When Google Maps glitches.
The people have no clear memory of the past or how they arrived here, including their names. Since most who arrive develop unique abilities – generally related to a skill they possessed in the real world – characters are given nicknames. For example, “Tank” (Vilen Babichev) is a dedicated fighter, while “Astronomer” (Milos Bikovic) is good with maps and numbers. Then there's “Phantom” (Anton Pampushnyy), the resident badass with a special talent for being a sociopathic douchebag. However, I'm still not sure why the obligatory love-interest (Lyubov Aksyonova) is named “Fly,” since she doesn't.

As for the newly-appointed “Architect,” he learns to conjure bridges, walls and buildings through mere thought, a skill which group leader Yan (Konstantin Lavronenko) plans to utilize by having him build an island utopia free from the reach of Reapers. However, Coma has a few great narrative surprises up its sleeve, which I'd wager to say most won't expect.

"That burrito not agreeing with ya?"
Though the story and characters are interesting enough to maintain interest, the real stars of the film are the eye-popping special effects and production design. Coma is constructed from imagery stored in people's subconscious. Like a lot of fragmented memories, everything we see is only partially complete...most buildings, roads, vehicles and animals look as though large bites have been taken out of them. Not only that, nothing appears to be bound by the rigid rules of reality, meaning one can look straight up and see skyscrapers, or jump from a ledge and horizontally land in a section created from a different memory, or stand next to a submerged submarine without drowning.

It's as if Salvador Dali, M.C. Escher and Roger Dean had teamed-up to create a massive mural, so the visuals alone make Coma worth checking out. But the concept and story – however derivative – are also pretty engaging, meaning fans of such brain-benders as The Matrix and Inception should get a kick out of it.


4 PROMOTIONAL FEATURETTES – Running just under two minutes each.


August 4, 2020


Reported by Mr. Biscuits🐈

We all know Walmart continues to be an insidious threat to local retailers everywhere (absorbing & replacing them like The Thing) and I'd generally rather shit glass than shop at one. But after a recent visit when I discovered it even carries a selection of sex toys (you can read about that HERE), I must grudgingly concede Walmart is probably doing more to address shoppers' daily needs than most box stores.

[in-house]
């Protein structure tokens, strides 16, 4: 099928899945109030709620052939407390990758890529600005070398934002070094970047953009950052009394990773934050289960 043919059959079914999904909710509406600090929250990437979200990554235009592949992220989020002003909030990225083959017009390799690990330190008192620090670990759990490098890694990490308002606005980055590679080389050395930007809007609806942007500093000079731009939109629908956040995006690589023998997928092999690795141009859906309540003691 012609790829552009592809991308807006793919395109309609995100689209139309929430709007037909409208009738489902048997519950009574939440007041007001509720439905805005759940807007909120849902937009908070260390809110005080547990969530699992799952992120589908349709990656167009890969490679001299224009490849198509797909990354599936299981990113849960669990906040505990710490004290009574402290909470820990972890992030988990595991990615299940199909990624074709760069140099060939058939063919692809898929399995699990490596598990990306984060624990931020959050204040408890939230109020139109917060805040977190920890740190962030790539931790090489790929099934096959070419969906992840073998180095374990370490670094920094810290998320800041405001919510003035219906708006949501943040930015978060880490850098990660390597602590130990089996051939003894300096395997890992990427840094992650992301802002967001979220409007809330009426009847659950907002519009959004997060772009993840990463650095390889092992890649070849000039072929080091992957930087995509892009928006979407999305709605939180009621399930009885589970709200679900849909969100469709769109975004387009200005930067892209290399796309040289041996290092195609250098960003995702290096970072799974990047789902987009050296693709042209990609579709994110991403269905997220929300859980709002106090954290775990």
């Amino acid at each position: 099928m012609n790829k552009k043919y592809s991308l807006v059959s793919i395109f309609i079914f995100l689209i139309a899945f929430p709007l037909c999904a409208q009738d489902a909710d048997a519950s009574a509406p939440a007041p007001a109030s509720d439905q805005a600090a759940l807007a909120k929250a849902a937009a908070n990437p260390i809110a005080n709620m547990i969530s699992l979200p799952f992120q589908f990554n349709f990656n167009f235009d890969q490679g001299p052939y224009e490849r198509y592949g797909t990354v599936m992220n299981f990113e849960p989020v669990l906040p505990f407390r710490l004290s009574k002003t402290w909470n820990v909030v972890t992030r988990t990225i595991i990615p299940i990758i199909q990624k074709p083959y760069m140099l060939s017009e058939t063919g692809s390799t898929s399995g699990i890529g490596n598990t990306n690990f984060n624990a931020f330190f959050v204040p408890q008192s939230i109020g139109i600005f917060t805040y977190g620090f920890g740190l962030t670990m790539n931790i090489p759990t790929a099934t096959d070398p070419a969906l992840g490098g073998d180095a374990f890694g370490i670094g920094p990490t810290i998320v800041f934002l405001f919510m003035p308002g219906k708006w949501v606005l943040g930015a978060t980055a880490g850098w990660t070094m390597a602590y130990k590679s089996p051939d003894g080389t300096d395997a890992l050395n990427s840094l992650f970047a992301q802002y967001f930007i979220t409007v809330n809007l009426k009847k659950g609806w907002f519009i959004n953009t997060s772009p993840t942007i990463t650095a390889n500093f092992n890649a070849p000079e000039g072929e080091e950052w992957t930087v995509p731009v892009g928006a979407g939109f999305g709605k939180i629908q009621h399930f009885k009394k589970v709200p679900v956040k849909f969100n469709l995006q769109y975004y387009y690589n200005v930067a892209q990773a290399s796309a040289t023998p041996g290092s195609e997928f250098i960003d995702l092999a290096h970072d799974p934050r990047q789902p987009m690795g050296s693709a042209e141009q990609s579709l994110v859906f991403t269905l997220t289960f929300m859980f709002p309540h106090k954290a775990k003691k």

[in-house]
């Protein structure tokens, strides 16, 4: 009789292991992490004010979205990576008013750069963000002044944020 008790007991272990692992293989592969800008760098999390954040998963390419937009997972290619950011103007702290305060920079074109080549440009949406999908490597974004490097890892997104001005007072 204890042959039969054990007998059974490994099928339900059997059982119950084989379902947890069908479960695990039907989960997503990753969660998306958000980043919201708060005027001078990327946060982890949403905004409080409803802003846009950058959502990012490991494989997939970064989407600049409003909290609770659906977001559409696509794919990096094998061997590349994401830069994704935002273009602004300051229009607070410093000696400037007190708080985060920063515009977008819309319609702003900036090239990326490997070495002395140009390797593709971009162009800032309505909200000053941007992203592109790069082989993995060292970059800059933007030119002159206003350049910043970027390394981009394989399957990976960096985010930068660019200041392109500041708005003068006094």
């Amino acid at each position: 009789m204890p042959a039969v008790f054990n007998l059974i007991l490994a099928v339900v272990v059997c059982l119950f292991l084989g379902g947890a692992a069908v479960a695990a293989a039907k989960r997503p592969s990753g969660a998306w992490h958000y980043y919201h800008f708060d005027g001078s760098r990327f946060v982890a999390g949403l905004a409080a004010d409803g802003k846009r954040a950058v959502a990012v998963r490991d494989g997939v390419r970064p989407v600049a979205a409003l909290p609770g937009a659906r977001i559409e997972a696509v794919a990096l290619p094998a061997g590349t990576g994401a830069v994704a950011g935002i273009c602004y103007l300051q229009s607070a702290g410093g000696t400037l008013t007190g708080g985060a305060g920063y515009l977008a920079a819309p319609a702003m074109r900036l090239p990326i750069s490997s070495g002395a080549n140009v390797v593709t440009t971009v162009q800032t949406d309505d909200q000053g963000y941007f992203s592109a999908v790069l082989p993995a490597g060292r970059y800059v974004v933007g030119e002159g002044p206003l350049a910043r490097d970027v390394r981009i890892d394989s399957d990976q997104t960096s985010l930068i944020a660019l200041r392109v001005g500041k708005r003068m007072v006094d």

This guy's daily needs consist of Ding Dongs, coffee and cheap movies. I'm also sad to say that in my neck of the woods, the local Walmart has a better disc selection than anyone else. Video stores are extinct around here, and unless Disney and Game of Thrones are all you care about, the only thing Best Buy is good for is duping you into getting a new phone plan. But Walmart is not-only cheaper, it still stocks the shelves with more than just blockbusters you impulsively grab while shopping at Safeway. And if you time it right, its Blu-ray budget bin is loaded. So whenever the wife chooses to brave Walmart, so do I, negotiating through the butt-cracks, MAGA hats & pajama bottoms to dig for buried treasure.

I caught Walmart on a good day this time, quickly snapping-up Shout Factory's Scream Queen Double Feature ($6.96) containing The Fog and The Howling. While I know Halloween is widely considered John Carpenter's best horror film, I always thought The Fog was more atmospheric, with his most unappreciated music score. Though I've never been much of a werewolf fan, The Howling benefits from director Joe Dante's humorous touches and the transformation scenes are just as effective as those in An American Werewolf in London (which continues to be phenomenally overpraised).

Further digging turned up the Unforgiven/The Outlaw Josey Wales Double Feature ($6.96). I hadn't seen Unforgiven since it won the Oscar for Best Picture 30 years ago and forgot how good it is. My oldest daughter, Natalie, loves westerns, but she has fickle tastes (actually disliking The Wild Bunch!). Even though she's grown a bit disillusioned over Clint Eastwood's politics, she really enjoyed Unforgiven...perhaps because it's fun to buy into the theory that Will Munny represents the Man with No Name after he's been put-to-pasture. While I'm not as enamored with The Outlaw Josey Wales as some Eastwood fans, it has its moments, though I'll never understand why Clint was so twitterpated with Sondra Locke.